2. Talk on the Step
5. A Bit of Light
6. Nights of Sober Solitude
Dan Messore - Guitar
Steve Waterman - Trumpet, flugelhorn
Lee Goodall - Flute, alto sax
Aidan Thorne - Bass
Ollie Howell - Drums
Some of the releases on the Babel label are devoted to free improvisation - which often means painful squeaking and honking sounds, without any melody. So it is a pleasure to encounter this album which not only contains plenty of melody but also uses restrained sound that doesn't blast your ears off.
In fact leader Dan Messore has a guitar style which is halfway between electric and acoustic, providing a quiet but effective sound. Another gentle sound is Lee Goodall's flute. Messore said that he "wanted the feel of the album to be spring-like and joyous" and he has achieved exactly that. Messore composed all the tunes and they are melodious even if their melodies are sometimes hard to remember.
In the opening Mariposa, guitar and flute work together in unison or in harmony, before the guitar plays a delicate solo. The flute adds a high-flying solo and the trumpet (flugelhorn?) a subdued solo. Here and on most other tracks, Ollie Howell staves off tweeness with his vigorous drumming. In the title-track, the trumpet and flute interweave in counterpoint.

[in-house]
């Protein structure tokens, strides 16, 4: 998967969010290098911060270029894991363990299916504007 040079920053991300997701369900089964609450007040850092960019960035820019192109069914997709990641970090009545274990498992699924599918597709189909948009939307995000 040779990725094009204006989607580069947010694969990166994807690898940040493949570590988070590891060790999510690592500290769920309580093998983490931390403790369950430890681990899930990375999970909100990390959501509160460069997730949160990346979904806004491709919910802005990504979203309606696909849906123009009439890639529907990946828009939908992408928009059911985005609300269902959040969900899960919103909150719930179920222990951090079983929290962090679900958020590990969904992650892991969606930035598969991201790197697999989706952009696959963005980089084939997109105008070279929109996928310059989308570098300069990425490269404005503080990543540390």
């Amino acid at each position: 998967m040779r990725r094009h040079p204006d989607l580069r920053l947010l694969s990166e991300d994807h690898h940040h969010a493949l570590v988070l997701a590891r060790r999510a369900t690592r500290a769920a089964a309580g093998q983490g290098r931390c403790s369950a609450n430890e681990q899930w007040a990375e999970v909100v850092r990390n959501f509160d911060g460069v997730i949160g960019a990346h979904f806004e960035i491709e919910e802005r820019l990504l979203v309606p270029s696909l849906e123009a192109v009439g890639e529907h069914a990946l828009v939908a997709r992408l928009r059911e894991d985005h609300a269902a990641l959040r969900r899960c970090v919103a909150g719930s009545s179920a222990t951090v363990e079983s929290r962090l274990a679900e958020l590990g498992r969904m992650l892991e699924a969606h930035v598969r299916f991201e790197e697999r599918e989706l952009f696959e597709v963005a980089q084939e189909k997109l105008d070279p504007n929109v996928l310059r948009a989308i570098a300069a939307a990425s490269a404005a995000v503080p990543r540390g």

In Wowge, Steve Waterman's solo sounds rather tentative but Dan Messore's guitar solo is assertive, slowing down into an unaccompanied pensive section. When Lee Goodall arrives on alto sax, the mood sharpens into jazz-rock. Goodall is a versatile player who deserves to be better known, although his CV already includes plenty of valuable experiences. Diga Me is a beboppish number with a Latin-American bridge. Flute and drums swap eights.
A Bit of Light is thoughtful and folky, with Goodall's fluent flute backed by Messore's guitar chords, with interpolations from Steve Waterman. Nights of Sober Solitude swings easily, with valuable solos from flute and muted trumpet, which both share fours with Howell's drums. The modal Shortcomings is said to bear the influence of Wayne Shorter. Goodall again shows his dexterity and invention on the alto sax.
The closing Missing is slow and pensive, with trumpet and alto again intertwining against a background of moderate guitar chords. This whole CD makes a refreshing change from those albums where unsubtle musicians try to make an impression by assaulting your ears. Dan Messore's group does good by stealth.